Magic Memories wins Emerging category at YWCA Equal Pay Awards

Magic Memories



New Minister for Women commends 2017 equal pay employers

Hon Julie Anne Genter names winners of the YWCA Equal Pay Awards 2017 alongside proud sponsors; AUT, Coca-Cola Amatil NZ and SKYCITY Entertainment Group.

Thursday, 9th November 2017 – Beverage company, Lion and the Human Resources Director of law firm, Simpson Grierson have been recognised as champions of equal pay in the 2017 YWCA Equal Pay Awards. The Minister for Women, Hon. Julie Anne Genter acknowledged their work and that of other finalists in her keynote address which outlined the Government’s vision to close the gender pay gap in New Zealand.

“New Zealand is proudly taking action on women being paid fairly. Organisations and businesses honoured tonight have shown what can be achieved when people take action to close the gender pay gap. Congratulations to award winners for being leaders. Every single employer in New Zealand can learn from these solutions and hopefully will use them in their own workplace,” Minister Genter said.

Award winners also included AECOM winning Silver (among Silver category finalists KPMG, Meridian Energy, Sovereign, Vector and Vodafone) and Magic Memories winning Bronze (with Auckland Council also a finalist in this category).

YWCA Auckland Chief Executive and Awards judge, Monica Briggs, says that the high standard of entries in the Gold category made it impossible for the judges to name one organisation as a winner of the Gold award. Lion’s entry was awarded a special commendation, with Briggs commenting that, “We were very impressed with the level of internal communication, the desire to innovate and the visibility of Lion’s CEO as an advocate for equal pay. Likewise, the personal commitment and drive shown by Jo Copeland at Simpson Grierson distinguishes her as a passionate campaigner for equal pay.”

After an initial analysis and audit in 2016 revealed a gender pay gap of 3.2%, Lion made a courageous decision to address this immediately. In New Zealand, they made pay adjustments to a significant number ofemployees, of which 59% were women.

“We take equal pay seriously at Lion so when our 2016 review of gender pay showed that we had a 3.2% gap, we took immediate action to close it. Our work doesn’t stop there - we’re continuing to analyse our pay data every year, and review our processes to ensure that we maintain pay equity”. Robin Davies, Lion NZ’s People & Culture Director.

A special, individual commendation was also awarded to Simpson Grierson’s Human Resources Director, Jo Copeland, who has been a true champion of equal pay in 2017, proactively sharing the law firm’s learning curve via speaking engagements and media articles, and courageously sharing her own personal experiences to help guide young women who may face challenges in the workplace.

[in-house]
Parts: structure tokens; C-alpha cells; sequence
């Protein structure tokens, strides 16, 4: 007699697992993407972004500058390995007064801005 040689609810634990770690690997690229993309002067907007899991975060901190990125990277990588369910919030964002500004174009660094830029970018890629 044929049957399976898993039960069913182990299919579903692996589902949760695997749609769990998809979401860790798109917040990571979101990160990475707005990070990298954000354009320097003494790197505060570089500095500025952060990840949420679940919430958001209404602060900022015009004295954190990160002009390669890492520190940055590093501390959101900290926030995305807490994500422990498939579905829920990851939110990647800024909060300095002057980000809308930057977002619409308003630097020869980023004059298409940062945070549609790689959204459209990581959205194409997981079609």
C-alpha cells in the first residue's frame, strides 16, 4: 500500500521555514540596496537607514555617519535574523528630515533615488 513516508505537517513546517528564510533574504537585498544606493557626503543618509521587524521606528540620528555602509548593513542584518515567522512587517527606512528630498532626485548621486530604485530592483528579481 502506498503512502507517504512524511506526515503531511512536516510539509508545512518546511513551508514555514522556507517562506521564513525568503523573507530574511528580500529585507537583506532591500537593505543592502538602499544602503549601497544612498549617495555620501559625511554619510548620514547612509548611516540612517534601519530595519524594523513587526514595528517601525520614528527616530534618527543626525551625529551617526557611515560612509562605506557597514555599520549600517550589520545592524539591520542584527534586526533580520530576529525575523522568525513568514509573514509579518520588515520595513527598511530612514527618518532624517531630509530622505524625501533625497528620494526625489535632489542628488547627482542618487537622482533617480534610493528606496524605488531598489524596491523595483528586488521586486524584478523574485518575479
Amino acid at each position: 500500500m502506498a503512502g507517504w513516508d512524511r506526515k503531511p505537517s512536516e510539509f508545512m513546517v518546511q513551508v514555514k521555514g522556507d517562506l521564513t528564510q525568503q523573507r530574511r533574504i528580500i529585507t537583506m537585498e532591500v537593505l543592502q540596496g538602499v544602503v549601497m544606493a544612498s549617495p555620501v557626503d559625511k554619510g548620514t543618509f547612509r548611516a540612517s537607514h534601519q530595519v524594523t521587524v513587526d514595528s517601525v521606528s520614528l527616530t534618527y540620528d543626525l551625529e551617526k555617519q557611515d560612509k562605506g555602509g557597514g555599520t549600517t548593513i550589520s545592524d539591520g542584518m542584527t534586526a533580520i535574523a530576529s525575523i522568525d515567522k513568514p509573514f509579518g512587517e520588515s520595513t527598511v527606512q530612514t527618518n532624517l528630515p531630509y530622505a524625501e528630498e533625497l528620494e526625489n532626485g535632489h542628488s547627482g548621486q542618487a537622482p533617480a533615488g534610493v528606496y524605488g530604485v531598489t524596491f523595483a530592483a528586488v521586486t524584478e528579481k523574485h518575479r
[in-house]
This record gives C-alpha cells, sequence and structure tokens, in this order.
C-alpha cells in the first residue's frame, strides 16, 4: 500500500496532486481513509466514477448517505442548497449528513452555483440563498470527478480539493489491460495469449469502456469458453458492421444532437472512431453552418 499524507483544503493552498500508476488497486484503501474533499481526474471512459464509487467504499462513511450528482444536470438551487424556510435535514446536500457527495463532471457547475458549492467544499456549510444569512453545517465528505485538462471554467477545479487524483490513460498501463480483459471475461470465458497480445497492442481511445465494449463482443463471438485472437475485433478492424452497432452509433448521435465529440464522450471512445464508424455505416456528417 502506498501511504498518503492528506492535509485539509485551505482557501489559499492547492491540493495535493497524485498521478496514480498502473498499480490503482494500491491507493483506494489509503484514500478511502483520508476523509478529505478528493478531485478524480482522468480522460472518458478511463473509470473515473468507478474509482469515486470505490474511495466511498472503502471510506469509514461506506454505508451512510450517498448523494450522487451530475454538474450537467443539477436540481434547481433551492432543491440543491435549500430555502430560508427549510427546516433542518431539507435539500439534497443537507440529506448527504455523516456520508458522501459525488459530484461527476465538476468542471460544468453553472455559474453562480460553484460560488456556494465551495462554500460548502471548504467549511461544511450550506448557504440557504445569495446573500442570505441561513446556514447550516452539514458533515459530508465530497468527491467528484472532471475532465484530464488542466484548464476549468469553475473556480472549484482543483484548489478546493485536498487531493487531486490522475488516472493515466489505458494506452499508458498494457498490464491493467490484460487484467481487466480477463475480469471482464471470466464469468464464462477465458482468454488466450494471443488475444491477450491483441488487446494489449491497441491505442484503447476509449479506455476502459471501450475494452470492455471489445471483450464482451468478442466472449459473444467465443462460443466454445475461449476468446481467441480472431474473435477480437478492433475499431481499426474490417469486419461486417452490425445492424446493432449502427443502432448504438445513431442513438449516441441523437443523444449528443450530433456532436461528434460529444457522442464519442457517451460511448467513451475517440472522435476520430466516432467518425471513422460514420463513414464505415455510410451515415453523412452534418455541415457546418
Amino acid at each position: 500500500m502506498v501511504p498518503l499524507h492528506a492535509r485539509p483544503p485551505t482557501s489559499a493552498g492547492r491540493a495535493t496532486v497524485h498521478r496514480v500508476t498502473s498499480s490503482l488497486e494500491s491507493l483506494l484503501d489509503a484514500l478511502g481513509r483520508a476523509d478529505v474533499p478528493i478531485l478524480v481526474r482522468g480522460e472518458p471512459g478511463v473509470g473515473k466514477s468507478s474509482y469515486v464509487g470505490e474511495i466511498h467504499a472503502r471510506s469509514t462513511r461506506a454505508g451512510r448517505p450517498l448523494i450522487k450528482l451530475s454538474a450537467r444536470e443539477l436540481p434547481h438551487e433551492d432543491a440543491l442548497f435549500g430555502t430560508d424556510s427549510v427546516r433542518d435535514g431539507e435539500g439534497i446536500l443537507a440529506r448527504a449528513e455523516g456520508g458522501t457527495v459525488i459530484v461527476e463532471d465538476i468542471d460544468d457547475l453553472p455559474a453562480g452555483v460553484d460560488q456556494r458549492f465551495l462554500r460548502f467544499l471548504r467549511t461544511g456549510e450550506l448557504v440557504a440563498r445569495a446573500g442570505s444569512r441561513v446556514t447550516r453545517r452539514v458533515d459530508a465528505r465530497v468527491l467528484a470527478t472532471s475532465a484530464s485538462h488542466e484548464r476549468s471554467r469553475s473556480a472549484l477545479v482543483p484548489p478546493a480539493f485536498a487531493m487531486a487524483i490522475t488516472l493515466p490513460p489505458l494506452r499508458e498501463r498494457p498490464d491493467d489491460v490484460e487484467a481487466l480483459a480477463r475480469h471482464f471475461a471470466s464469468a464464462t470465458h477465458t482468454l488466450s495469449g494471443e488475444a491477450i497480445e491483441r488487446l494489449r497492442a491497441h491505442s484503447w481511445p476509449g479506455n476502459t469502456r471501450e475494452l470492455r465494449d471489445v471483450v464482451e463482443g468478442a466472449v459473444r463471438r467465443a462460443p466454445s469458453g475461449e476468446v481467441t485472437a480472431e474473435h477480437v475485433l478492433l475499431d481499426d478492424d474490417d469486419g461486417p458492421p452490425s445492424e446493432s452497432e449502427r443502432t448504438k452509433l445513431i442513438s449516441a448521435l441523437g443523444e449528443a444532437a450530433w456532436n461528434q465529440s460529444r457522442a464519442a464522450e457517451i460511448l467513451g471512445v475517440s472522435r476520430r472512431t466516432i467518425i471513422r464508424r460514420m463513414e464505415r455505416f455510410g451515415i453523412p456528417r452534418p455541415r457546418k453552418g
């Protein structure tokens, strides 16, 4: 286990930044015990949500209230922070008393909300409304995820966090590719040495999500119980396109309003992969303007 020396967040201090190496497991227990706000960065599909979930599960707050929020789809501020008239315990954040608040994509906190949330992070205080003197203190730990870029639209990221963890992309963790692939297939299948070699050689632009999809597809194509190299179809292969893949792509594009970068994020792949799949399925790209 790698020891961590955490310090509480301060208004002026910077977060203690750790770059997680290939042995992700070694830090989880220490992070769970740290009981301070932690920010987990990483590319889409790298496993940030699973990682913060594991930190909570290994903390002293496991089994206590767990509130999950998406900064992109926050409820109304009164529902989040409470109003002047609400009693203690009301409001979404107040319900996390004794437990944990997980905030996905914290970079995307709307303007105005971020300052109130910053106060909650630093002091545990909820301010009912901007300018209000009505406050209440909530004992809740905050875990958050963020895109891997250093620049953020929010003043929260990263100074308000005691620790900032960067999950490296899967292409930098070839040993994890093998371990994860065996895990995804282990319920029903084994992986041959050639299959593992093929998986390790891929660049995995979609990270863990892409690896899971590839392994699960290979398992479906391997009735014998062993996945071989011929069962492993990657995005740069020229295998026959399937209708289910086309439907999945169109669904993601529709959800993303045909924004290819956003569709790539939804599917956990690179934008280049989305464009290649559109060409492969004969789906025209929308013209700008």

“As lawyers, we believe in natural justice. For us, having a 0% gender pay gap is a very important manifestation of our commitment to that principle. It is fundamentally the right thing to do. It's as simple as that,” Ms Copeland commented.

The judges were elated to see such diverse organisations competing for the top prize. YWCA of Aotearoa NZ Co-President and Awards judge, Susan Doughty, believes that this shows that employers from the public, private and not-for-profit sectors are leading the way for others to follow. “The diversity of sectors represented this year demonstrates an increased appetite to tackle equal pay among New Zealand employers across the board,” she says. “In the public sector, Department of Corrections has made significant inroads into creating an inclusive workplace with a specific focus on equal pay, reducing their overall pay gap to 1.5% across their 8500 staff. Each are to be acknowledged for their outstanding achievements” she added.

The Silver winner was AECOM, whose hiring policy ensures an equal playing field for new graduates who all join the company on the same starting salary. The judges were overwhelmingly impressed with the strategic focus that AECOM has applied to encouraging more women into the industry as it is this type of long-lead thinking that will close their gender pay gap.

The Bronze category was claimed by international tourism firm; Magic Memories, who are on a fast-paced journey to addressing their commitment to equal pay within their diversity and inclusion strategy and have undertaken substantial analysis in a very short time.

The 2017 Awards has seen a further increase in entries from the telecommunications, electricity and financial management sectors. Sovereign, Meridian Energy, KPMG, Vodafone and Vector also joined the ranks as finalists, showcasing their company’s diversity and inclusion programmes to their peers and sector partners.

On 1 September 2017, Stats NZ announced that the official gender pay gap was 9.4 percent. The New Zealand gender pay gap is calculated from Stats NZ’s New Zealand Income Survey, using the difference in median hourly earnings of men and women and includes part-time and full-time workers. (The inclusion of part-time workers explains the higher gap when compared to the OECD’s gender wage gap. As one in three New Zealand women work part-time it was agreed to include part-time workers.)

In 2017, the median hourly earnings for men was $25.49 and $23.02 for women.

The gender pay gap has reduced since 1998 (16.3 percent), but has stalled in the last decade.